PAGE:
Summer for many high schoolers means a time to relax or work at a job. For Voorheesville High School student Rebecca Barron, it will mean more time to practice.
Barron, who is entering her senior year next fall, was accepted to study at the prestigious Boston University Tanglewood Institute in a summer music program for high school students. The application and audition process finds the best young musicians from across the world. This year, there are students from Europe, South America and Australia hoping to learn from distinguished professionals.
Barron said she heard about the program through the youth orchestra she plays in, so she researched it and thought it would be a good experience if she were accepted. She wasn’t certain she would get in, and was planning to do a little more work as a lifeguard this summer.
She won’t be blowing a whistle at any swimmers this year, focusing instead on her French horn.
“I was very excited,” Barron said, after finding out in April she would attend the program. “I wasn’t sure I was going to get in because it is a very competitive camp so I was very pleasantly surprised.”
Barron was accepted into the program’s French horn workshop, which had her studying before she even arrived in Lenox, Mass., last month.
Every student in the French horn workshop is instructed to spend “a considerable amount of time studying not only the individual parts, but also the complete orchestral scores” of Symphony No. 1 by Johannes Brahms, Symphony No. 4 by Pyotr Tchaikovsky and Ein Heldenleben by Richard Strauss, Barron’s welcome letter states. Students also must prepare two solo works and “an etude or two.”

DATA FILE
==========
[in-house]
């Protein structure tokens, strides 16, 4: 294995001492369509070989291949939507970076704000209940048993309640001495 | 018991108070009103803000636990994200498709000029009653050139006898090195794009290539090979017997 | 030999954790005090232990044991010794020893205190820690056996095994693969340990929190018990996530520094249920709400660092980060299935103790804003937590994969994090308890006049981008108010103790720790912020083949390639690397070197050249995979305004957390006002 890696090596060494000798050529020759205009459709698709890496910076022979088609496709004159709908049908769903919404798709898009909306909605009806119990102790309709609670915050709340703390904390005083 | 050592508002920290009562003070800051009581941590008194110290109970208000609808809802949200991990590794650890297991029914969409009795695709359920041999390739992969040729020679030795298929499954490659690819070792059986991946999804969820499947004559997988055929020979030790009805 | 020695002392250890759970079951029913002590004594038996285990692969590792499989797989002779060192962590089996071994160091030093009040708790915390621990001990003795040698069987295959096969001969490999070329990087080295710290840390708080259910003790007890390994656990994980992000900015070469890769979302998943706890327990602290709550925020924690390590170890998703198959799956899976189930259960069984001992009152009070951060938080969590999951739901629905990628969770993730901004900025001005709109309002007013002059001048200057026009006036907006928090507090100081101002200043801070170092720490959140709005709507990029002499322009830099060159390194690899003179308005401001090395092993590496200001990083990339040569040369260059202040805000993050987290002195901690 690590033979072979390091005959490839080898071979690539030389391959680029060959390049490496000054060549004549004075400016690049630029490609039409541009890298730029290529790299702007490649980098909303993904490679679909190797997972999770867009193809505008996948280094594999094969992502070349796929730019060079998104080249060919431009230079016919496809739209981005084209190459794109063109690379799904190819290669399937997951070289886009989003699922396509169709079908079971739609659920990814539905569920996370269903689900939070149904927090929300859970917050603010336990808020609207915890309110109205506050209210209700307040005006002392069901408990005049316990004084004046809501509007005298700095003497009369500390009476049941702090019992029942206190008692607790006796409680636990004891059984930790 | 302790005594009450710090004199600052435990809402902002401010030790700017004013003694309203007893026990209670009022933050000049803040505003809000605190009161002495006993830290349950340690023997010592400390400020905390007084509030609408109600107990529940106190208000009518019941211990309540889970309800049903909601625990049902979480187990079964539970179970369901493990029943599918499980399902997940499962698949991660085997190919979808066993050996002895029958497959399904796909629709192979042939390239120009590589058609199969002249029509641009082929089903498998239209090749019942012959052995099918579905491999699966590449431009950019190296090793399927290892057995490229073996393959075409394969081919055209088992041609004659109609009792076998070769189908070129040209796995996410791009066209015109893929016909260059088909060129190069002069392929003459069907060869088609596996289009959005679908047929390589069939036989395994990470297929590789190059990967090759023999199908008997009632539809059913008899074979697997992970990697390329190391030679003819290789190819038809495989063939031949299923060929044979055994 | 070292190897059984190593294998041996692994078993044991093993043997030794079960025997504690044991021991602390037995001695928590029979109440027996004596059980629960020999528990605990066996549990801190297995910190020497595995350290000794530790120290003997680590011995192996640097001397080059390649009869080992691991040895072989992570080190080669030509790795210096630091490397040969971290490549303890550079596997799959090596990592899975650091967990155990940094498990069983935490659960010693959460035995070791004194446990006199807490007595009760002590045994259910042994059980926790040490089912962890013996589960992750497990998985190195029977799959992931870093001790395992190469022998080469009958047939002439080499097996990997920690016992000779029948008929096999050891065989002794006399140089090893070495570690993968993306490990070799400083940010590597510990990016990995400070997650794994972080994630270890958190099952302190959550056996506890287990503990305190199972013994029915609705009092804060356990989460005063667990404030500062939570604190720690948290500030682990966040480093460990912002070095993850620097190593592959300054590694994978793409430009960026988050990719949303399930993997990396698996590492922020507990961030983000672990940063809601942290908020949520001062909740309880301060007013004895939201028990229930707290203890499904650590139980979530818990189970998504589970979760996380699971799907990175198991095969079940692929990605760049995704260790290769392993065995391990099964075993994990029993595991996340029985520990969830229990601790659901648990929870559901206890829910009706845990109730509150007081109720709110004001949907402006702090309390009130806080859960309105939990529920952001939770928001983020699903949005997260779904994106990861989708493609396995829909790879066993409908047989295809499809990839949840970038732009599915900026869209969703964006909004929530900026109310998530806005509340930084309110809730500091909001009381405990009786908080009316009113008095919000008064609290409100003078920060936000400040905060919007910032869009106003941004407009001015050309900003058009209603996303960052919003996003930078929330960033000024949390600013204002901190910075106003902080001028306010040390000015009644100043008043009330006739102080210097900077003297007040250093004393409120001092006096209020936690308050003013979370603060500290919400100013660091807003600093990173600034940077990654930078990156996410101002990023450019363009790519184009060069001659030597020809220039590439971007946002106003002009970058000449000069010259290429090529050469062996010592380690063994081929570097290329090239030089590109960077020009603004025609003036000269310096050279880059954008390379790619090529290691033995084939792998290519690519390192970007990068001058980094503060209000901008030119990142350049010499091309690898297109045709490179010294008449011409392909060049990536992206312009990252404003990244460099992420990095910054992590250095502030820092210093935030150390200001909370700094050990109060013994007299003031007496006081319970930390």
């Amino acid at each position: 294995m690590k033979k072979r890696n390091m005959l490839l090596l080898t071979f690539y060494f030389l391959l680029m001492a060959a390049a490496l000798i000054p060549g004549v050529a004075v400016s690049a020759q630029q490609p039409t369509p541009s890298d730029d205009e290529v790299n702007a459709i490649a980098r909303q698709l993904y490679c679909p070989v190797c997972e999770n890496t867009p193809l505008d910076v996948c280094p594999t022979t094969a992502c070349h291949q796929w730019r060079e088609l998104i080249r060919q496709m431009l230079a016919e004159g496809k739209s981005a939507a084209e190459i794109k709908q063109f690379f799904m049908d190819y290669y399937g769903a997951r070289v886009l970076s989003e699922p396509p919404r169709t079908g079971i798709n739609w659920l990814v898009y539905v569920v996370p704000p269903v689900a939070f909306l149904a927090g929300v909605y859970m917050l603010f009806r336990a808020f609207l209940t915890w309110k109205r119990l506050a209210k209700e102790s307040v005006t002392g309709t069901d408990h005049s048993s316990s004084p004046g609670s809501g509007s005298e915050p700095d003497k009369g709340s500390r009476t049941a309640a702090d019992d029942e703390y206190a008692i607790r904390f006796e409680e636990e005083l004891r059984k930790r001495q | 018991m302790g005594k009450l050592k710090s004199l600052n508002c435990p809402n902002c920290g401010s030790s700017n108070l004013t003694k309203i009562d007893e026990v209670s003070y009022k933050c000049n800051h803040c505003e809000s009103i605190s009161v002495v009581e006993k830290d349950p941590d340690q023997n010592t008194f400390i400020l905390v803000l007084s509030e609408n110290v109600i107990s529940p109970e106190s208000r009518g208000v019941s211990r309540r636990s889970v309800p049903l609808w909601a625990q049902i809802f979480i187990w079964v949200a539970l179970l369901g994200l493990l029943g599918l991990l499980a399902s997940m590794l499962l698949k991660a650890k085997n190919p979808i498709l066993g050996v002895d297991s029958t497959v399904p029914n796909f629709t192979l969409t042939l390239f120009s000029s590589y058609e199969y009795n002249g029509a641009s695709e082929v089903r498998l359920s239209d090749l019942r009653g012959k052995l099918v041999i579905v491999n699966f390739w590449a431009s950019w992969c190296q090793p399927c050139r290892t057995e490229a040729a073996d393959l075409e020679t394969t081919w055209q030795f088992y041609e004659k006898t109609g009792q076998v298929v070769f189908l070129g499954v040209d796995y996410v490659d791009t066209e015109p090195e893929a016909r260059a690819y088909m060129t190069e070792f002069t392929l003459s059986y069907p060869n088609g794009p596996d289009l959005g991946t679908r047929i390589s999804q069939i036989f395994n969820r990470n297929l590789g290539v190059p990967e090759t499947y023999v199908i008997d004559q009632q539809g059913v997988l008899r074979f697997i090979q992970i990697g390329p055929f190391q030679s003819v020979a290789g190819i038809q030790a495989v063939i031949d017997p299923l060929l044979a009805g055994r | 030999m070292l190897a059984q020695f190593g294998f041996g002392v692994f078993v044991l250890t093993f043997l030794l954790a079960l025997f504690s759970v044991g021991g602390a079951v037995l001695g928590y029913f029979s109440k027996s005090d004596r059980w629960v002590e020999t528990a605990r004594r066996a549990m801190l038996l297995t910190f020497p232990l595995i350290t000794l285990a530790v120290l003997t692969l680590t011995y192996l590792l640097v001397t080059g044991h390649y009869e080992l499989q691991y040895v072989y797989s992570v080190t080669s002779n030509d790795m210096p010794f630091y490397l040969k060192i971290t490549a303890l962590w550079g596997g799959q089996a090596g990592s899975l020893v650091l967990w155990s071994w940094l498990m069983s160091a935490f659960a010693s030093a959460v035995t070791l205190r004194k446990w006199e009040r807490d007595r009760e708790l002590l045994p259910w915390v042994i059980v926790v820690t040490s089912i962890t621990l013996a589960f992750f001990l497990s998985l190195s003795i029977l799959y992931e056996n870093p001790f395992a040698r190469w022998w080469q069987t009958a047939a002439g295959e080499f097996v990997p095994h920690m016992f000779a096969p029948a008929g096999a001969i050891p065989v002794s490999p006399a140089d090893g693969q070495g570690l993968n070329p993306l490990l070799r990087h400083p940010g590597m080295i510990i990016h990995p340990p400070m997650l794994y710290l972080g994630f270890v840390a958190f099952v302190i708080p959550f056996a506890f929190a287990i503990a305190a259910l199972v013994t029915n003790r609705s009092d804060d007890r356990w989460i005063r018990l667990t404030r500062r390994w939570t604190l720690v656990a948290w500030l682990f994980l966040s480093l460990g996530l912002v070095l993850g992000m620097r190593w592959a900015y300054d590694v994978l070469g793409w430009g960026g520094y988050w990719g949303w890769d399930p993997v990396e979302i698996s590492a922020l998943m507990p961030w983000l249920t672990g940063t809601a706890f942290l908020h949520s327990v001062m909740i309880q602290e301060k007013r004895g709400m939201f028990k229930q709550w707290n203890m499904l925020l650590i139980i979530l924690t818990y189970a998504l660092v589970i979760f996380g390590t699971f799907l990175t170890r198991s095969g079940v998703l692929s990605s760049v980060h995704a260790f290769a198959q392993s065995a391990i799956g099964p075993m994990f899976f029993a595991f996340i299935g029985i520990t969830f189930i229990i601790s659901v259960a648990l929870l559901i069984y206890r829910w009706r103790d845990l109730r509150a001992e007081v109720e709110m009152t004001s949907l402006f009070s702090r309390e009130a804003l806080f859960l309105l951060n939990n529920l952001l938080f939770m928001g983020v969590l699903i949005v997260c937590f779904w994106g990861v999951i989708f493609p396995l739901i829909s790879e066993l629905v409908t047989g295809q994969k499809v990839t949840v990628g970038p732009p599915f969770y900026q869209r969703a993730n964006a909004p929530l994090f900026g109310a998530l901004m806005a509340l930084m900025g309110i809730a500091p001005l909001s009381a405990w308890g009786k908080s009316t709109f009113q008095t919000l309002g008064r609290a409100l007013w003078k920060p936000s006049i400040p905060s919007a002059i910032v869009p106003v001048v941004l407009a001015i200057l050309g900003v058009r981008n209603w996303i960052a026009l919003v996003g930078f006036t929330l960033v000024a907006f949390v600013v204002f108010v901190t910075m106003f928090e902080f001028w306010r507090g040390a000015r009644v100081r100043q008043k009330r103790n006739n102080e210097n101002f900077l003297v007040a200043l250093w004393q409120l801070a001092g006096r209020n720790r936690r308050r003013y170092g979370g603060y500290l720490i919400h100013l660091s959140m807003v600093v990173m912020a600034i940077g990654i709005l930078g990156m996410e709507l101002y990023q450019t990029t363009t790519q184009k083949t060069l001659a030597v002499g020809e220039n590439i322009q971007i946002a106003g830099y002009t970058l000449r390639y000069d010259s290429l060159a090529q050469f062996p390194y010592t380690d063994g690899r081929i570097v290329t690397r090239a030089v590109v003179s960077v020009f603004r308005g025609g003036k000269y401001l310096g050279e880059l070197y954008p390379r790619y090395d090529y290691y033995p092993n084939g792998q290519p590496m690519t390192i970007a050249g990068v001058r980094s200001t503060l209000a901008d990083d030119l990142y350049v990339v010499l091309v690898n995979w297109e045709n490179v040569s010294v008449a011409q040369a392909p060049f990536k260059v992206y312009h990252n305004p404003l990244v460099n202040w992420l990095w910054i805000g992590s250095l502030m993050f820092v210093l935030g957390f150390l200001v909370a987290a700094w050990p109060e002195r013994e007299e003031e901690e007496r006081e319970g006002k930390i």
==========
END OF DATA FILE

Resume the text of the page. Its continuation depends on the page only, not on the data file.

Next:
“I have been told there is a lot of really good staff there that will be nice to meet,” Barron said.
She has played the French horn ever since picking up the instrument in fifth grade for band because she thought it was a “really cool instrument,” which not only looked beautiful but also had a “lovely sound.”
It wasn’t the first instrument she ever played though, because she has been taking music lessons since the age of 3. In second grade, she started taking piano lessons and continues to play the keys today.
Music is ingrained in her family. She said her grandmother was “really good” on piano, and nearly went to college to study it. Her mother also plays the piano, and her brother plays the trombone.
“There has always been music in my life,” she said. “I love music and French horn was just a continuation of that.”
There is at least one advantage to playing the piano over the horn.
“Piano is a lot different from horn. You don’t have to warm up,” she said. “You can just sit down and play more than you can with horn.”
As her senior year nears, Barron isn’t sure if she is going to continue to study music or pursue a career as a musician. It is a possibility she’s exploring though.